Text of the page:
Thu | Sep 20, 2018

Ralston Smith hailed for professionalism, impartiality

Published:Thursday | January 22, 2015 | 12:00 AM

A SELFLESS, people-based and balanced advocate, is how former chief executive officer of the Jamaica Information Service (JIS), Carmen Tipling, describes the late media professional, Ralston Smith.

Smith, who passed away on January 14, was the former executive chairman of the then government news agency, JAMPRESS.

He served as the executive chairman of JAMPRESS in the 1990s before its operations were eventually incorporated into the JIS. Prior to this, he was executive director of the then Agency for Public Information (before it was renamed JIS) in the 1970s.

Smith was a renowned public-relations pioneer, who Tipling said was very influential in her professional life as well as the lives "of a generation of journalists".

"During my initial years as chief executive officer of the JIS, Smith was instrumental in guiding me through the process of what it meant to promote government's policies and programmes. In fact, his mentorship convinced me that it was necessary to mentor others to maintain the probity and veracity of an executive agency, such as the JIS," she said.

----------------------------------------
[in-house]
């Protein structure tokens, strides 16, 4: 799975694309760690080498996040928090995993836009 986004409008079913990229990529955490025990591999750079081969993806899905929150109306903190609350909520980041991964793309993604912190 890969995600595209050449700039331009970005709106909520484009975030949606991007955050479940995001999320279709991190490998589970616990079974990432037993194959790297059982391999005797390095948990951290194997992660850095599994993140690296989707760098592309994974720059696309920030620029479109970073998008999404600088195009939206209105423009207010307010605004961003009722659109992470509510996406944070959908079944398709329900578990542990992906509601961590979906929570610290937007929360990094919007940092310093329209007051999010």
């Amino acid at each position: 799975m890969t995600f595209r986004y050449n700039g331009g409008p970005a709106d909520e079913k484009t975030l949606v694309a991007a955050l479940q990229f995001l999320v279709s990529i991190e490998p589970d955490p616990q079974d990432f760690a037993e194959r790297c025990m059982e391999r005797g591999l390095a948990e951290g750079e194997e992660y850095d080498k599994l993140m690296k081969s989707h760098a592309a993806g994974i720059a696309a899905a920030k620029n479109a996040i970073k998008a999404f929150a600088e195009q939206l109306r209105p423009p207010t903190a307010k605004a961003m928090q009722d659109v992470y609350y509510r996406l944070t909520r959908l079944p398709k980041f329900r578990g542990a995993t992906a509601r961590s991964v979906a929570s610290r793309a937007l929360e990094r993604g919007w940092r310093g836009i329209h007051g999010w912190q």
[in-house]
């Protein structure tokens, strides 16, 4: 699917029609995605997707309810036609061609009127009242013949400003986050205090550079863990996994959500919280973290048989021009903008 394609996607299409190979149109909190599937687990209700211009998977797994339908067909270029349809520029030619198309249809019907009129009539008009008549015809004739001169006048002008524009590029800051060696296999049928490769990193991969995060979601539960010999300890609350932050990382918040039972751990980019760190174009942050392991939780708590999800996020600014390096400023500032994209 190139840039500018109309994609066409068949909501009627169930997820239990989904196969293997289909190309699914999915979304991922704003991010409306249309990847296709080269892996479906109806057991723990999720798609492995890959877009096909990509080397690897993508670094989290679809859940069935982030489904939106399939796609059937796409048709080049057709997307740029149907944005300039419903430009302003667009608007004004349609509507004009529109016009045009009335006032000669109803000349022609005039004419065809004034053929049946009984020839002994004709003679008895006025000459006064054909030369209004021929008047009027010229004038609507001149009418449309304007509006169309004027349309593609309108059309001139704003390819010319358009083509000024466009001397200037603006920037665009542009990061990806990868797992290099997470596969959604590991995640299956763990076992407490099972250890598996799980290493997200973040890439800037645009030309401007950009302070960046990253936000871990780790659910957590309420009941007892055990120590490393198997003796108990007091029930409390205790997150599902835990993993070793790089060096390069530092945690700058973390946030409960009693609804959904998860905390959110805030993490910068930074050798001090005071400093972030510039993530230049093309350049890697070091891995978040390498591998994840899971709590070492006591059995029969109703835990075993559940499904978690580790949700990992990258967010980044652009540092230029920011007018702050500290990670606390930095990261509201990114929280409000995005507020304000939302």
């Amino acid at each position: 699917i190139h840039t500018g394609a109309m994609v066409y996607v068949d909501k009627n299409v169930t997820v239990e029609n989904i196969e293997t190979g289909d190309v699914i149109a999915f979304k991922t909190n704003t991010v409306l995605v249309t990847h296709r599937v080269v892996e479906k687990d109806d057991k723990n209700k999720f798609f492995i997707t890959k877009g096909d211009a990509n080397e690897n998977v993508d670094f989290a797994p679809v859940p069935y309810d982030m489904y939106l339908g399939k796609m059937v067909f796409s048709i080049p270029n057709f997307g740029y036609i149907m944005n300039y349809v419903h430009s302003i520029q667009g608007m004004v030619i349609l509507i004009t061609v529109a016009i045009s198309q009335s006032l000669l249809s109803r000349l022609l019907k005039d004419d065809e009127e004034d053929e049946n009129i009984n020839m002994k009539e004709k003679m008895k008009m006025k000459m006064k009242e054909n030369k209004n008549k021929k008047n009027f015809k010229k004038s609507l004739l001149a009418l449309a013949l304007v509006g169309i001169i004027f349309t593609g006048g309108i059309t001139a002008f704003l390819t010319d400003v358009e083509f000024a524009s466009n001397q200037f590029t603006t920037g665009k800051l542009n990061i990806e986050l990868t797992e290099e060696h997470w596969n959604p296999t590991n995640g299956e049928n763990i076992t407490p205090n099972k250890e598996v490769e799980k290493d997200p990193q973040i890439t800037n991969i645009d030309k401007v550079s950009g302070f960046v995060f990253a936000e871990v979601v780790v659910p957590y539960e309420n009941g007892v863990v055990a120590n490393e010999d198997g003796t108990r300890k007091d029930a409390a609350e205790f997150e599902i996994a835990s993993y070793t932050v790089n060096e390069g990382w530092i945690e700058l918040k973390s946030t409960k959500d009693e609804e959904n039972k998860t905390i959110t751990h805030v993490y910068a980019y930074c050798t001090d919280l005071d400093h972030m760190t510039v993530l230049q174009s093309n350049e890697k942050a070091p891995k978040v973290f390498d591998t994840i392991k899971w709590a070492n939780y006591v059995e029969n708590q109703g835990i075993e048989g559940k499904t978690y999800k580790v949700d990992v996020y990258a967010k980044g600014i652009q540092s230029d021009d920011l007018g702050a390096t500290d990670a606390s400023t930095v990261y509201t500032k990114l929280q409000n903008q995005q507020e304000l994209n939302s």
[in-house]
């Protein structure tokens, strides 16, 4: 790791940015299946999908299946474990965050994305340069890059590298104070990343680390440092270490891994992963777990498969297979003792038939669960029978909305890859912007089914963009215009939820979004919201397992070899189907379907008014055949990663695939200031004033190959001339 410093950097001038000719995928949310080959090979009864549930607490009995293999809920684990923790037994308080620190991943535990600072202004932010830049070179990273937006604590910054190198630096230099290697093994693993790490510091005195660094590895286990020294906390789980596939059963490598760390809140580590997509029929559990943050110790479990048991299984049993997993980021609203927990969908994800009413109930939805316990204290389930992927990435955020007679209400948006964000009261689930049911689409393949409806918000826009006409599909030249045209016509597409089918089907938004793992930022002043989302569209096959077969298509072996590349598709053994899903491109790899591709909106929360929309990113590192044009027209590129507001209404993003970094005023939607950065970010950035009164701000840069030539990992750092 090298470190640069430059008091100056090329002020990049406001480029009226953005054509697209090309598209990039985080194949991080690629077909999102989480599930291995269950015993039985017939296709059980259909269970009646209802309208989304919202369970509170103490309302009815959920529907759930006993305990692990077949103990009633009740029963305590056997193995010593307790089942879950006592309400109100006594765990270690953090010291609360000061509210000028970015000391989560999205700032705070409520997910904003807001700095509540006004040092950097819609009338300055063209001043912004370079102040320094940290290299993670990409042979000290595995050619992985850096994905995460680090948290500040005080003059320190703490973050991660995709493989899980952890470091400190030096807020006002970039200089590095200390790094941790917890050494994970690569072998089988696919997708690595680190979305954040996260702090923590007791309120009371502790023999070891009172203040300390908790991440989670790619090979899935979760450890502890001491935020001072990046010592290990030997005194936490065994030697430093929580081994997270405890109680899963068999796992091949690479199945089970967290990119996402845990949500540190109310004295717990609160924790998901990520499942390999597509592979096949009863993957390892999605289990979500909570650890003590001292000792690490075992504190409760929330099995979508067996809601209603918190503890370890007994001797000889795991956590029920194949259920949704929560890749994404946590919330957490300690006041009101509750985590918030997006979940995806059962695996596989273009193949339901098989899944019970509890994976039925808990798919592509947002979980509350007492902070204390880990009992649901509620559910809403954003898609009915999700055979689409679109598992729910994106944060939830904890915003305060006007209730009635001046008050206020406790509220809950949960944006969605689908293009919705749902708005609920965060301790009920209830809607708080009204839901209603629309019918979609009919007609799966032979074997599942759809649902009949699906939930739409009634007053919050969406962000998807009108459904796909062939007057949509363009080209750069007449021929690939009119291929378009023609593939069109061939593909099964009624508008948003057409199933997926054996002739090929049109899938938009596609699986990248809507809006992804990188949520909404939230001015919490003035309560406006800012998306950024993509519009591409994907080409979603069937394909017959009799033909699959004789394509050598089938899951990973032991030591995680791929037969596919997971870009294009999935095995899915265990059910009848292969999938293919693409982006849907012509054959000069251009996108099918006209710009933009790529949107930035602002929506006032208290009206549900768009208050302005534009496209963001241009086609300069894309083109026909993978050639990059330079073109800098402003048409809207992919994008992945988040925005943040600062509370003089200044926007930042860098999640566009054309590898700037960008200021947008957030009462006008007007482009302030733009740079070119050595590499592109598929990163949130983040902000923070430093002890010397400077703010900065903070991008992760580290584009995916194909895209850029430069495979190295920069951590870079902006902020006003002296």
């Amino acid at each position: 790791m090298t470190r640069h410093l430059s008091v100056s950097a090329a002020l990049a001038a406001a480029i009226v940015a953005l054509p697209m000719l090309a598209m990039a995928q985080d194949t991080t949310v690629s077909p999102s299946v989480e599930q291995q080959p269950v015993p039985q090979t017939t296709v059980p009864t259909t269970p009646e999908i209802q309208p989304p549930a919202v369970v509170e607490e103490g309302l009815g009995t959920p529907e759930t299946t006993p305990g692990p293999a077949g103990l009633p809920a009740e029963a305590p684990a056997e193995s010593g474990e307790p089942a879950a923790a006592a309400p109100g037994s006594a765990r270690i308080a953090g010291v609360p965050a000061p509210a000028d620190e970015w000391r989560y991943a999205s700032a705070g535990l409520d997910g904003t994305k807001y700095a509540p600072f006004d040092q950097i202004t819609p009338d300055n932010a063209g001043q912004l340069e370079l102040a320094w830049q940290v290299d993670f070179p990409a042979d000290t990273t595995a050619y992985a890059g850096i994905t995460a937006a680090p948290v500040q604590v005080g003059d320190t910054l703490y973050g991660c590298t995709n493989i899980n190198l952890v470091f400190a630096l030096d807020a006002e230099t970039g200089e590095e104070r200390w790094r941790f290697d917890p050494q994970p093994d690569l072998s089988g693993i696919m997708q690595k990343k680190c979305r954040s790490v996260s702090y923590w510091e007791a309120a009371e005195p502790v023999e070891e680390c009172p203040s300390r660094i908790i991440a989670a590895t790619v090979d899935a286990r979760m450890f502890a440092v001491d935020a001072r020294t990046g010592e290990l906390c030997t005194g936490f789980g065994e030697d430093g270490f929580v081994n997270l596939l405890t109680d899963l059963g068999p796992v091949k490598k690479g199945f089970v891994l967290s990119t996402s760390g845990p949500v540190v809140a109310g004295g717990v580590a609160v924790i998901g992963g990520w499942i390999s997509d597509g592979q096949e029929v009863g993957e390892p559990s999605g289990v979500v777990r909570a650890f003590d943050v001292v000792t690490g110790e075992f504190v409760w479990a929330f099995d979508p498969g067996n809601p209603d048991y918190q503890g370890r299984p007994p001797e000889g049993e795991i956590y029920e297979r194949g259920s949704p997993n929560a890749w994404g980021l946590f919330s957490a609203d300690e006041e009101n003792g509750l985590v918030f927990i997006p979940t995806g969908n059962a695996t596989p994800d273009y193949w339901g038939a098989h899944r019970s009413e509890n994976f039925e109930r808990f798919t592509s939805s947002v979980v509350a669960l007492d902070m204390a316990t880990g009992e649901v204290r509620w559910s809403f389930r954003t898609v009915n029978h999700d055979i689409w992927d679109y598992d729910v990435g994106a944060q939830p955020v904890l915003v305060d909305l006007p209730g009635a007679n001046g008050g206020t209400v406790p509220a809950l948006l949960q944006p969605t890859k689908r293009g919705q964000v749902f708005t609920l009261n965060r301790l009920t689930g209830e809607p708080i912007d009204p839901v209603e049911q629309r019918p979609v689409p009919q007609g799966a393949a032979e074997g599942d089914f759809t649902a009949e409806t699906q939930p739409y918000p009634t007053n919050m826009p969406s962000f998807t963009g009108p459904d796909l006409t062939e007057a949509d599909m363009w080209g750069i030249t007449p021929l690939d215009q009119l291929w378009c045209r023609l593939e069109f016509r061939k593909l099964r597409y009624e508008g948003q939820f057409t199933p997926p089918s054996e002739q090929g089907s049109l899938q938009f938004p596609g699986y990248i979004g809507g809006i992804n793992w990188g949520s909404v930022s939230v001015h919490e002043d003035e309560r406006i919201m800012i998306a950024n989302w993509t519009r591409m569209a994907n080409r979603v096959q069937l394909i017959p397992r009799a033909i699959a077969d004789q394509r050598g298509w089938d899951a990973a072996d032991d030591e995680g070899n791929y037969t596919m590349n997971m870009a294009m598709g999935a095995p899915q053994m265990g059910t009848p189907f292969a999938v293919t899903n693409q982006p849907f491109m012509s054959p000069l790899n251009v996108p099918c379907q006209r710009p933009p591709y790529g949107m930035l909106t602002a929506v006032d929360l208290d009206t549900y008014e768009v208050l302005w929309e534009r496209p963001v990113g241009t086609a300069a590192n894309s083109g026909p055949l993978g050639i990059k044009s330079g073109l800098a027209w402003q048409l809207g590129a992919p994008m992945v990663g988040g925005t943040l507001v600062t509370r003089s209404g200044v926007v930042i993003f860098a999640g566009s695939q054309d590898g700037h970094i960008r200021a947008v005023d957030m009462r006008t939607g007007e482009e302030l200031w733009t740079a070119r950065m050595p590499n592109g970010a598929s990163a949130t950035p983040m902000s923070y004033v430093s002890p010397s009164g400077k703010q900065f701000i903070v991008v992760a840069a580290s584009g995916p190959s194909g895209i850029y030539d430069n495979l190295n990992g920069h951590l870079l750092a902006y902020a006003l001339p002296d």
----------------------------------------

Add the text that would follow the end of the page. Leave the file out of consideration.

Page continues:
Friend, Associate, Mentor

Tipling said she highly respected Smith, who was a friend, associate and mentor, for his professionalism and impartiality in carrying out his duties within the public service.

"He did not believe in 'fire-fighting', and felt that there were many avenues to communicate and educate audiences, whether through seminars, workshops, or informed news stories and feature articles," she said.

For current CEO, Donna Marie Rowe, Smith blazed the trail for public-relations (PR) practitioners in Jamaica, having served with distinction and passion over the years.

"I admired the impact he had on the great PR stalwarts of our time, especially those who have served the Government," she said.

Dedicated Public Servant

Former executive director of JAMPRESS, Ken Chaplin, said Smith was a dedicated, professional public servant, who was held in high regard by journalists throughout Jamaica.

"I found him a very professional man, who was well respected by staff ... and he was very fair," he said.

A public-relations pioneer, Smith was co-founder of Jamaica's first public-relations agency, Public Relations Associates, in 1957, and was a founding member of the Public Relations Society of Jamaica. He was also public relations officer for Kaiser Bauxite and account executive with the Jamaican office of the international public-relations company, Ketchum McLeod and Grove.

Smith was also a communications consultant to then Deputy Prime Minister P.J. Patterson in the Ministry of Development, Planning and Production in the early 1990s. He went on to work with Patterson as press secretary during his term as prime minister.